Important to note is that the following titles were written by journalists. While this does not mean that they should not be read, it does mean that you should understand and keep in mind the context from which the author is writing
- Dispatches by Michael Herr – This is a highly popular book and has been for quite some time. If you are looking for a scholarly work, however, this isn’t it. I would not even necessarily recommend it as more than a very basic starting point for looking into the lives of the grunts on the ground. It should be read as a story of war reporting before all else.
- The Best and the Brightest by David Halberstam – Another popular book, though not as oft quoted as Herr, Halberstam’s 1972 book is very much a product of its time. A generation had protested the government’s involvement in the affairs of a foreign nation, learning with a cruelty only reality can provide that the ways in which their leaders operated. These feelings of betrayal and anger show through in the pages of Halberstam’s discussion on the origins of our involvement in Vietnam.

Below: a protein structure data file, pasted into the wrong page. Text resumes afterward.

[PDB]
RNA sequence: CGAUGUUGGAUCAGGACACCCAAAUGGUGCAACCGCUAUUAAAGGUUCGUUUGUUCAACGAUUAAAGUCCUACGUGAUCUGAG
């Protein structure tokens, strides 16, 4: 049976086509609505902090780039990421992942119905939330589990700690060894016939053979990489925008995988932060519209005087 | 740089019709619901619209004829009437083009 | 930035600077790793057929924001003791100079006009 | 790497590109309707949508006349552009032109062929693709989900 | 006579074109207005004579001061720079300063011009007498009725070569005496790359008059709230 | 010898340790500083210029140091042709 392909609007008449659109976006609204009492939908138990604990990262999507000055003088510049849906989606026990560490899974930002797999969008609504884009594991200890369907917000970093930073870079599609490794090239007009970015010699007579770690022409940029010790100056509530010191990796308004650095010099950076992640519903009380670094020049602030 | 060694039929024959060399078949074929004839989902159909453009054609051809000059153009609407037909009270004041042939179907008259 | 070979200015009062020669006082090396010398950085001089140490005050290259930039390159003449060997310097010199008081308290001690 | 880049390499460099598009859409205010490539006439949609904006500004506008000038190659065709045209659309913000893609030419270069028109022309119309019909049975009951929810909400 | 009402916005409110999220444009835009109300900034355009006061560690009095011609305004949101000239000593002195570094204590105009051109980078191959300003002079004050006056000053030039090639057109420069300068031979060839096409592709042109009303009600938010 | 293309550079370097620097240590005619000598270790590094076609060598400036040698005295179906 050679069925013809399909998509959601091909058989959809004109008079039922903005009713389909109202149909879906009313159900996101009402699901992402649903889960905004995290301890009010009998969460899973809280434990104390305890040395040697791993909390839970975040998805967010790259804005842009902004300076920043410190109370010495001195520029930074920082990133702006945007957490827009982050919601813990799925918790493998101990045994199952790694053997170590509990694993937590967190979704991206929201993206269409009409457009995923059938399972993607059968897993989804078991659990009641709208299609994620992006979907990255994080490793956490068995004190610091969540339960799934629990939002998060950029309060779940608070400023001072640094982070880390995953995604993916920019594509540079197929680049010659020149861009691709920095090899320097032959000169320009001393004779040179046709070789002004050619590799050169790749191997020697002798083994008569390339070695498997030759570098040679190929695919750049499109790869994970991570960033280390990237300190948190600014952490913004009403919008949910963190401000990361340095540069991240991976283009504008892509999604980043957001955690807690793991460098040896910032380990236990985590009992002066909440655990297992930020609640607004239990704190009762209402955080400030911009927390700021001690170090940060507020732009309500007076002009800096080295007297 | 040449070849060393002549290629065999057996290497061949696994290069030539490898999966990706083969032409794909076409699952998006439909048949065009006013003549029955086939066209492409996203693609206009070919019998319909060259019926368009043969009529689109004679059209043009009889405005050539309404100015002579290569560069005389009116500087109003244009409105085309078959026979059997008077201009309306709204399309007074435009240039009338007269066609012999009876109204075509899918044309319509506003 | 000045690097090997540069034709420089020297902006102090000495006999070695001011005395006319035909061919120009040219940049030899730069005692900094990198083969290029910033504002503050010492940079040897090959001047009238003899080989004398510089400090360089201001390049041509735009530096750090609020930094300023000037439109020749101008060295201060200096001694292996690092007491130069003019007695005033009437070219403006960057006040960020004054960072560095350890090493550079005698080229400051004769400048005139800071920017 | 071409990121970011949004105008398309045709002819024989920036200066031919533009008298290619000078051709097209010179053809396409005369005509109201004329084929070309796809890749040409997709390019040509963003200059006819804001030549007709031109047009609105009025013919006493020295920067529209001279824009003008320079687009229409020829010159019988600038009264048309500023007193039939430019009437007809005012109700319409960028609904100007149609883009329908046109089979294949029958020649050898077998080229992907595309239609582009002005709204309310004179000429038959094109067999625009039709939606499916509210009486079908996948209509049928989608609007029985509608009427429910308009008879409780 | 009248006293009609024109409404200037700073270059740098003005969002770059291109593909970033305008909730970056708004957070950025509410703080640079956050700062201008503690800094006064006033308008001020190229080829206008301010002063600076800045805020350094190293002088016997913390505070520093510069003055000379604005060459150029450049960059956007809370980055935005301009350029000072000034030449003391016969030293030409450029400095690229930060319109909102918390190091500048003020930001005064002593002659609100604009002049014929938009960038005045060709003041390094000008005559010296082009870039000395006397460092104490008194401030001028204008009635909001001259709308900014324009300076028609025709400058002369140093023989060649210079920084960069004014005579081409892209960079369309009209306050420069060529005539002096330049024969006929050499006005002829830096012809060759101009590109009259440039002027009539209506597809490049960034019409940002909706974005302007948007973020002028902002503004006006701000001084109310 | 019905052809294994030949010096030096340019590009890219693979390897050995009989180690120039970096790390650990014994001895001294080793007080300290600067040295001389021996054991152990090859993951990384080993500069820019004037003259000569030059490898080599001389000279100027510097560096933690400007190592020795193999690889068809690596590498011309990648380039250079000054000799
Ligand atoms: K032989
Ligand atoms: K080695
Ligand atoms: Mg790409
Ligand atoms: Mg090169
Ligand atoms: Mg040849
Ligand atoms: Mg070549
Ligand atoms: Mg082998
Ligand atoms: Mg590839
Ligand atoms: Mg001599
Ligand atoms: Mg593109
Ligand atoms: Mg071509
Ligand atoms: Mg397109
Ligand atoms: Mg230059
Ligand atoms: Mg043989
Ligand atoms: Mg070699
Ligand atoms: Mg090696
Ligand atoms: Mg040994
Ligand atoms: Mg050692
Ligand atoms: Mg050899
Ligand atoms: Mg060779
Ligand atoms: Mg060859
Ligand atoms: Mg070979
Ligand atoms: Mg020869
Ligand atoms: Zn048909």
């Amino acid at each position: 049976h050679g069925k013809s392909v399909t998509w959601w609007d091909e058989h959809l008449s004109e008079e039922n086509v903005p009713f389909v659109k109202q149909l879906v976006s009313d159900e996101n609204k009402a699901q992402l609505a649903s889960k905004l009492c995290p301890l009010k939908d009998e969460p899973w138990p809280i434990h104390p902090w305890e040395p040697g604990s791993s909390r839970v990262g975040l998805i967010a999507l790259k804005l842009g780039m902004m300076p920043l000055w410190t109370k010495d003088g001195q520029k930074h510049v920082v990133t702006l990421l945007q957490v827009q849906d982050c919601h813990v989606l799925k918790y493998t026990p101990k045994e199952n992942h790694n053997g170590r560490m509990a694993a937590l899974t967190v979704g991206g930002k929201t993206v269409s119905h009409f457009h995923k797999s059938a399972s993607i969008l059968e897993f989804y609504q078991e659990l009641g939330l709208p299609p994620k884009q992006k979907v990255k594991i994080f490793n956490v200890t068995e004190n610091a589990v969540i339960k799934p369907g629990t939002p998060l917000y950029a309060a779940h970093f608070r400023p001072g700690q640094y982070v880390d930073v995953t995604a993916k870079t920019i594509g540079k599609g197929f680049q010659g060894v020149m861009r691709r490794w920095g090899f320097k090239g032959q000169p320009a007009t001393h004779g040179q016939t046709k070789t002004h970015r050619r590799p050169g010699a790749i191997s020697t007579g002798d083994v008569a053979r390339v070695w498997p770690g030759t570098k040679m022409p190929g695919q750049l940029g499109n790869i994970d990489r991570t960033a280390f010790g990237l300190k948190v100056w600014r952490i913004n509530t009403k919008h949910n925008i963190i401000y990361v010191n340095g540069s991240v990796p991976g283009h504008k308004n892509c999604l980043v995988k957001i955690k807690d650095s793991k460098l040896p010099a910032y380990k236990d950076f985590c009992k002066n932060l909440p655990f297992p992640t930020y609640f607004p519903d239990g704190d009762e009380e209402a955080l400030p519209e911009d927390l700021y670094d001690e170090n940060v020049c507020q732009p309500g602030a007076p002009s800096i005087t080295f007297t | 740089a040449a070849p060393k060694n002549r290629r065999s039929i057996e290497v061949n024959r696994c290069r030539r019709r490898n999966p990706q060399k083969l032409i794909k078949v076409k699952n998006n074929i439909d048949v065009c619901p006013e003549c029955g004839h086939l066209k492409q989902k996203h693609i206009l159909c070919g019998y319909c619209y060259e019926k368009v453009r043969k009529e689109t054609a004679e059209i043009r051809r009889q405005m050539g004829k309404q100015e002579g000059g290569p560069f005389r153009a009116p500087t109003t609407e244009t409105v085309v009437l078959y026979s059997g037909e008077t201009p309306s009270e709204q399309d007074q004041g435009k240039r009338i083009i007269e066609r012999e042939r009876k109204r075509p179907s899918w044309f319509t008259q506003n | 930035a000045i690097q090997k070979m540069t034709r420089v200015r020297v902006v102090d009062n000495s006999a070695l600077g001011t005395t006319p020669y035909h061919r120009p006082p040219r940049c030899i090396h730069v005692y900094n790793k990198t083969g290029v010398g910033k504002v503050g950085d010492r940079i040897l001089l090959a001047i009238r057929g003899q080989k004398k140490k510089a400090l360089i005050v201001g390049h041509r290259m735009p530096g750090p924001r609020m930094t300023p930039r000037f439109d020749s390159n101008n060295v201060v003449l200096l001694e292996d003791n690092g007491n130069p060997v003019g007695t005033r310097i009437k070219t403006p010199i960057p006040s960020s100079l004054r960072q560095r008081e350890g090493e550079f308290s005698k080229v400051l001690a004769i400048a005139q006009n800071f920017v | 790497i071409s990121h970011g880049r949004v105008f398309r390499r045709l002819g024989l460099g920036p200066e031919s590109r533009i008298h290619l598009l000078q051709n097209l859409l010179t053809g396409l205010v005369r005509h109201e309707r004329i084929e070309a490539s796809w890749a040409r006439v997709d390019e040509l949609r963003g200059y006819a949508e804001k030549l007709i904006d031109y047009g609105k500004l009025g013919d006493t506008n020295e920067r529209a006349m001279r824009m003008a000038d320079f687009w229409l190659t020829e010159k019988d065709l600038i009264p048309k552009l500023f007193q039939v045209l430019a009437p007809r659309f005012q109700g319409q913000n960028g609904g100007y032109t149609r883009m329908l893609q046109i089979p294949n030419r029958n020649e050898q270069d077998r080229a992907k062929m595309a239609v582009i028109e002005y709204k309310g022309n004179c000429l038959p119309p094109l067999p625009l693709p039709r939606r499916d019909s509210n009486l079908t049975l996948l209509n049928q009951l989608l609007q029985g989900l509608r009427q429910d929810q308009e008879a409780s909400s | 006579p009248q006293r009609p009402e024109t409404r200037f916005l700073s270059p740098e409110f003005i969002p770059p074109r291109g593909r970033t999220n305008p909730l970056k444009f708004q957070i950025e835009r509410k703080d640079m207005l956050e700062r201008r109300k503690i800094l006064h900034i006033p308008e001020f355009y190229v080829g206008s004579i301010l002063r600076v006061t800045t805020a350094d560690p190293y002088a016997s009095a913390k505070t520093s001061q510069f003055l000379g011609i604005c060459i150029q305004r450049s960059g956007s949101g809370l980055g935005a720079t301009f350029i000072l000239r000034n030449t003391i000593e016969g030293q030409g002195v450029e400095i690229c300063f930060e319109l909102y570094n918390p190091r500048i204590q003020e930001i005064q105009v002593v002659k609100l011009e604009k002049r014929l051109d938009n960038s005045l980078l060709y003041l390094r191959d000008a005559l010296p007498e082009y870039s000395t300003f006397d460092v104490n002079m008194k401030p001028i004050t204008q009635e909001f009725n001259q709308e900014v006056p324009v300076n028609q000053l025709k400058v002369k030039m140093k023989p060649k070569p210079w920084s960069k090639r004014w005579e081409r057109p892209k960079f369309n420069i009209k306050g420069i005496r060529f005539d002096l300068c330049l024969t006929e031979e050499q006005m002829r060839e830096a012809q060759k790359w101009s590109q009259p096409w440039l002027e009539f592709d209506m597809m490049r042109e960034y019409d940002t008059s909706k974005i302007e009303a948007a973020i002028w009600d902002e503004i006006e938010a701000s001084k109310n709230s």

- Fire in the Lake by Frances Fitzgerald – An important early work published in 1972.
- A Bright Shining Lie: John Paul Vann and America in Vietnam by Neil Sheehan – A must read by many accounts
Note: When a book is written about a historical moment before the moment is over, or very near to its end, it is going to be biased. This is not an intentional act, but one that happens merely out of proximity to the moment. Journalists and reporters often write this first draft of history, providing the broad framework on which others can build on as time progresses. It is still important to know what these books are saying so that they can be properly responded to in future writings.